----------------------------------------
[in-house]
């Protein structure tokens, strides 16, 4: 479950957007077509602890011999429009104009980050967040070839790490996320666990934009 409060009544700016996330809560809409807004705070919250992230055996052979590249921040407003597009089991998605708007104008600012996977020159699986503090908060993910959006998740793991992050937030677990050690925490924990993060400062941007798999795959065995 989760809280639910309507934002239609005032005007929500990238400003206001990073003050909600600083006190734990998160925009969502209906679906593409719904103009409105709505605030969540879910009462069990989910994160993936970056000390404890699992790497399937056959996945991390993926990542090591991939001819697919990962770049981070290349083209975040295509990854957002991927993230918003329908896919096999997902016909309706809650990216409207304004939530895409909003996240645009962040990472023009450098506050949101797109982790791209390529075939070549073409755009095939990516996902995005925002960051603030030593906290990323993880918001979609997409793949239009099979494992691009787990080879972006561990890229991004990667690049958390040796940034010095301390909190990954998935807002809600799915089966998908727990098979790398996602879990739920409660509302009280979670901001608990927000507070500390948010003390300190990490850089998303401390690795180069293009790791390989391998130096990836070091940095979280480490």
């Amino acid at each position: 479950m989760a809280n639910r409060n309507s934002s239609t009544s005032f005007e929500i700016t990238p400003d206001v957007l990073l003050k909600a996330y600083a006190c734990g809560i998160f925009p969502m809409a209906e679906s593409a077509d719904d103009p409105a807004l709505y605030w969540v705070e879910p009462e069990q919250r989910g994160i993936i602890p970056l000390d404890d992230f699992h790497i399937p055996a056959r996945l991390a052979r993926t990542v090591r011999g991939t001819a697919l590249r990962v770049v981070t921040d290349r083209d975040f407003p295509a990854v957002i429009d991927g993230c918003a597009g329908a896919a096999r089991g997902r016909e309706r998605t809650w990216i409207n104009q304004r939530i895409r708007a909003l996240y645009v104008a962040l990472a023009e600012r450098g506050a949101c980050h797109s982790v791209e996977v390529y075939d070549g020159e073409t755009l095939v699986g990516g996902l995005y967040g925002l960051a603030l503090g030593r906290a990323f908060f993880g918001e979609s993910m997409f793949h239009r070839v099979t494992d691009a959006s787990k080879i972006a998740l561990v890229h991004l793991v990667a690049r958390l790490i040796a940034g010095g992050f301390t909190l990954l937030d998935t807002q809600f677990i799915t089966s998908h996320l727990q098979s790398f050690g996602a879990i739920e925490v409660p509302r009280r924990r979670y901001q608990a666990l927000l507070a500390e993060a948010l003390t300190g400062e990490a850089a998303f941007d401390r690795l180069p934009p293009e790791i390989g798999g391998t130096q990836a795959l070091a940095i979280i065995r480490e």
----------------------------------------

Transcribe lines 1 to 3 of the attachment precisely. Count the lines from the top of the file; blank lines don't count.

[in-house]
């Protein structure tokens, strides 16, 4: 479950957007077509602890011999429009104009980050967040070839790490996320666990934009 409060009544700016996330809560809409807004705070919250992230055996052979590249921040407003597009089991998605708007104008600012996977020159699986503090908060993910959006998740793991992050937030677990050690925490924990993060400062941007798999795959065995 989760809280639910309507934002239609005032005007929500990238400003206001990073003050909600600083006190734990998160925009969502209906679906593409719904103009409105709505605030969540879910009462069990989910994160993936970056000390404890699992790497399937056959996945991390993926990542090591991939001819697919990962770049981070290349083209975040295509990854957002991927993230918003329908896919096999997902016909309706809650990216409207304004939530895409909003996240645009962040990472023009450098506050949101797109982790791209390529075939070549073409755009095939990516996902995005925002960051603030030593906290990323993880918001979609997409793949239009099979494992691009787990080879972006561990890229991004990667690049958390040796940034010095301390909190990954998935807002809600799915089966998908727990098979790398996602879990739920409660509302009280979670901001608990927000507070500390948010003390300190990490850089998303401390690795180069293009790791390989391998130096990836070091940095979280480490």
């Amino acid at each position: 479950m989760a809280n639910r409060n309507s934002s239609t009544s005032f005007e929500i700016t990238p400003d206001v957007l990073l003050k909600a996330y600083a006190c734990g809560i998160f925009p969502m809409a209906e679906s593409a077509d719904d103009p409105a807004l709505y605030w969540v705070e879910p009462e069990q919250r989910g994160i993936i602890p970056l000390d404890d992230f699992h790497i399937p055996a056959r996945l991390a052979r993926t990542v090591r011999g991939t001819a697919l590249r990962v770049v981070t921040d290349r083209d975040f407003p295509a990854v957002i429009d991927g993230c918003a597009g329908a896919a096999r089991g997902r016909e309706r998605t809650w990216i409207n104009q304004r939530i895409r708007a909003l996240y645009v104008a962040l990472a023009e600012r450098g506050a949101c980050h797109s982790v791209e996977v390529y075939d070549g020159e073409t755009l095939v699986g990516g996902l995005y967040g925002l960051a603030l503090g030593r906290a990323f908060f993880g918001e979609s993910m997409f793949h239009r070839v099979t494992d691009a959006s787990k080879i972006a998740l561990v890229h991004l793991v990667a690049r958390l790490i040796a940034g010095g992050f301390t909190l990954l937030d998935t807002q809600f677990i799915t089966s998908h996320l727990q098979s790398f050690g996602a879990i739920e925490v409660p509302r009280r924990r979670y901001q608990a666990l927000l507070a500390e993060a948010l003390t300190g400062e990490a850089a998303f941007d401390r690795l180069p934009p293009e790791i390989g798999g391998t130096q990836a795959l070091a940095i979280i065995r480490e």